The jobs we do on our OE can inspire us for the businesses we set up on our return home.
Delivering afternoon tea to Jamie Oliver's house in London was a key moment when Karla Goodwin knew that having her own "cakery" was her dream job.
Goodwin left New Zealand in her mid-20s, with a fine arts degree, and although initially working as a model agency booker, it was the cake shops that caught her eye on her travels in Europe.
"I decided I needed to work in the industry," she says.
She took a job at the Primrose Bakery in London's Primrose Hill, run by Kiwi Lisa Thomas, and Martha Swift. She worked there for a year, learning their baking and decorating techniques and returned home to Auckland in late 2010, starting up Bluebells Cakery in February last year.
Initially, working from a registered kitchen, she did all her marketing and selling through Facebook and Twitter.
"Then came a point where I decided this is not enough. I knew La Cigale was the market to be in," she says.
Starting at the Sunday market, she now has a stall on both weekend days.
"I wouldn't be where I am now without La Cigale," Goodwin says.
The baker moved to her own premises at 161A Hillsborough Rd in February this year. Initially planning to use it just for its kitchen, it was such a good space that the Bluebells Cakery shop has been open on Friday and Saturdays since April.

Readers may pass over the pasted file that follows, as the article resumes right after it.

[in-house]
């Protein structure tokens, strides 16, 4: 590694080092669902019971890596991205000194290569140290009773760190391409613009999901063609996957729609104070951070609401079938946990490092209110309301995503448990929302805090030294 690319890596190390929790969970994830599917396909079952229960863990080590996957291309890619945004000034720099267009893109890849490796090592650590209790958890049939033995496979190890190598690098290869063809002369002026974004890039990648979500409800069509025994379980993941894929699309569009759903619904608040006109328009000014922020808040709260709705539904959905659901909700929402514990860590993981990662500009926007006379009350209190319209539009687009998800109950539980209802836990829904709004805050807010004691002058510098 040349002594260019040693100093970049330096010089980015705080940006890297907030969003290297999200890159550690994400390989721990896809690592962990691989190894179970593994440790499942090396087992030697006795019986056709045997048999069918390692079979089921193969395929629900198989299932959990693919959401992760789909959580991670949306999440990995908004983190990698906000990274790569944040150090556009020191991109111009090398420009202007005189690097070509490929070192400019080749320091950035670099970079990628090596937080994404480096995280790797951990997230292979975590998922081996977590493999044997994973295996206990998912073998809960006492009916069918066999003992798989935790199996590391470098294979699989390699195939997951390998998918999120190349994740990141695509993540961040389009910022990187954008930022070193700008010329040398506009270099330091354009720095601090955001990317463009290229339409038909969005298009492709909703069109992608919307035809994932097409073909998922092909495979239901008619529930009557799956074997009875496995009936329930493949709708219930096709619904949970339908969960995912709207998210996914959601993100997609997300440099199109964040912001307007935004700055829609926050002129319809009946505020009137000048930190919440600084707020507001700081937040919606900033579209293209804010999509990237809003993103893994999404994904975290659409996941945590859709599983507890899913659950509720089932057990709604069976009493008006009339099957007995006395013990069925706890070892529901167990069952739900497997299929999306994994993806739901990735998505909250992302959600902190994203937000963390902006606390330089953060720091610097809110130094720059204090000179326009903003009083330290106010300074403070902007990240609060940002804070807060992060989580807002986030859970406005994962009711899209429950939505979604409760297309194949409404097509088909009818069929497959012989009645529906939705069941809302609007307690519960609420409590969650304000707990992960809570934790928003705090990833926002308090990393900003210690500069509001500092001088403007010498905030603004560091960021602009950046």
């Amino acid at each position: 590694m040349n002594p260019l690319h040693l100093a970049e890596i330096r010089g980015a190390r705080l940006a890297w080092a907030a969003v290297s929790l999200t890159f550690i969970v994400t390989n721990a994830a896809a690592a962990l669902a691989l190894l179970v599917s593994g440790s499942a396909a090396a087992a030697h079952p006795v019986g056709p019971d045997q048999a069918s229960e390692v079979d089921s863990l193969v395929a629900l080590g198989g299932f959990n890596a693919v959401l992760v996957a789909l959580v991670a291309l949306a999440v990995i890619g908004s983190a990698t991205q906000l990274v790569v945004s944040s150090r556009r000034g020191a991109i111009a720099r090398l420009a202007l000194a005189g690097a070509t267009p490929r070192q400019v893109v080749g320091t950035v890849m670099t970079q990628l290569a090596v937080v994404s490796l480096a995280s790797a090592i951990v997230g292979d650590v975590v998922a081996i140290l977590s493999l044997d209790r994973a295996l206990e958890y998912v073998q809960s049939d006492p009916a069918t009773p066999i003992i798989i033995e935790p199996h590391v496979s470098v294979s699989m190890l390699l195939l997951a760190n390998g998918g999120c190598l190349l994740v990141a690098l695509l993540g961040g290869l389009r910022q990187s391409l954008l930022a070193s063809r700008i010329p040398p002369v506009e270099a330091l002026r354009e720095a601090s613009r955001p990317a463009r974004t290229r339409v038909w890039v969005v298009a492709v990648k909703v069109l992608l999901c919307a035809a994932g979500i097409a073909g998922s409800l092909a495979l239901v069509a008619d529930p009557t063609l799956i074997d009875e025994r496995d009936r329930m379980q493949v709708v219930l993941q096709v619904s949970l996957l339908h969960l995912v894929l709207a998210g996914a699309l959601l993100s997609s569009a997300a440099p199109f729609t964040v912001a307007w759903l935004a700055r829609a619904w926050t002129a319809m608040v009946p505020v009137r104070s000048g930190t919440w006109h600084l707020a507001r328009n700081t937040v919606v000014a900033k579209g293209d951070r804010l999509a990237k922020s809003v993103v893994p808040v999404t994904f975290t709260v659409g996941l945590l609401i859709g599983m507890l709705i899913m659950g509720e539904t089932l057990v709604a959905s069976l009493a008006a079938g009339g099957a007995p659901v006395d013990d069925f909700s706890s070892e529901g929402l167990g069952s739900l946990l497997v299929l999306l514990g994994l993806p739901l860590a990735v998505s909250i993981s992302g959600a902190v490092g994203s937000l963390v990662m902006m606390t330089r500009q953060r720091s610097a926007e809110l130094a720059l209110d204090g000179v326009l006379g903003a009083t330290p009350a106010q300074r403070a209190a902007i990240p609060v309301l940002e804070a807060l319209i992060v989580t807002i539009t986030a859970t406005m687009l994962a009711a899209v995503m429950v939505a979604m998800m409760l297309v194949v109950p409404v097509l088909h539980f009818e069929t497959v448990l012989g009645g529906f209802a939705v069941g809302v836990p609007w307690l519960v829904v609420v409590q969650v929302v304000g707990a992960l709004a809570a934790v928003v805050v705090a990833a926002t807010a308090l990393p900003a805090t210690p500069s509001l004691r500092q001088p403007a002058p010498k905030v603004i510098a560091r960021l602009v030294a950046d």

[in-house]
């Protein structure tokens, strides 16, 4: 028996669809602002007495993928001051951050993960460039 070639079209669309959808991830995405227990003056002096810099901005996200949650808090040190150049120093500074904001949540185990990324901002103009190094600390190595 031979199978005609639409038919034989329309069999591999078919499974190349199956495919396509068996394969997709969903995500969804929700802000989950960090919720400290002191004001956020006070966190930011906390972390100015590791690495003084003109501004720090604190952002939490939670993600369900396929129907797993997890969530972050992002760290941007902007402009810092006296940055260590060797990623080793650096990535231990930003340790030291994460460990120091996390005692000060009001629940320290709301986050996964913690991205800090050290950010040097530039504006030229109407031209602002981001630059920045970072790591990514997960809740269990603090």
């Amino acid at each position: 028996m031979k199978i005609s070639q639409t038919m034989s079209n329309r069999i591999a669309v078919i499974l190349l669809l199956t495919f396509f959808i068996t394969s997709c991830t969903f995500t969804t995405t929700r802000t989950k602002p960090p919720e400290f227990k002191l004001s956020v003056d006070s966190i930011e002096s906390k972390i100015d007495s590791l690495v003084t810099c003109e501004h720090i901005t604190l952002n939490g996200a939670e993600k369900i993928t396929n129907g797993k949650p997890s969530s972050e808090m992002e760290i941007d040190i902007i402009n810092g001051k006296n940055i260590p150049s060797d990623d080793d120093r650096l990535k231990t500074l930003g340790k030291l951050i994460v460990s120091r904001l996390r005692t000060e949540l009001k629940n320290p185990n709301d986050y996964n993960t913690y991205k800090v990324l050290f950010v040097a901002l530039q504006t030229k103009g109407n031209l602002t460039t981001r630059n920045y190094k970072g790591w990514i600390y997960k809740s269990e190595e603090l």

She has also has just started offering coffee, and the bakery will now operate from Wednesdays to Saturdays.
"The shop is a reflection of my style of baking, with old vintage tins and jars, pastel shelving. I always wanted it to be about the experience.
"People walk in, and it's like walking in on a domestic goddess."
All of Bluebells' creations are freshly made to order using high quality ingredients, with no preservatives, additives or artificial flavourings.
Goodwin's style is simple elegance.
She makes up to 400 cupcakes a week.
"I always said I didn't want to just do cupcakes, I do layer cakes, celebration cakes, cookies, slices and fudge."
The baker's boyfriend, Michael James, who works at another cafe, Little & Friday, has helped her with PR and social media.
Goodwin has 1500 followers on Facebook.
"I might have a section on my website for a blog where I put up a recipe that I trial each week and sell the product the week after," Goodwin says.
With the cakery plus La Cigale, Bluebells is on track for a $150,000 annual turnover this year.
Goodwin hopes with selling coffee and being open extra days, that will increase.
The entrepreneur is in talks with Grey Lynn cafe Kokako about wholesaling some of her baking. She also offers a $32.50 a head mobile high tea service with Amanda Fergus from The Vintage Table providing the table settings.
"I would like eventually a big bakery/cafe," she says. "I love the idea of being on site so that when people walk into the shop, they can smell home-baked cookies in the oven."
Goodwin says she would like a business partner who could help finance a larger store in the future.
For now it's about putting in the hours and building up her customer base.
"On Saturday morning I am at the store at 6am and I won't leave til 6 or 7pm," she says. But she's living her dream.
"People have come into the bakery and said, 'This is exactly what I want to do'."By Gill South Email Gill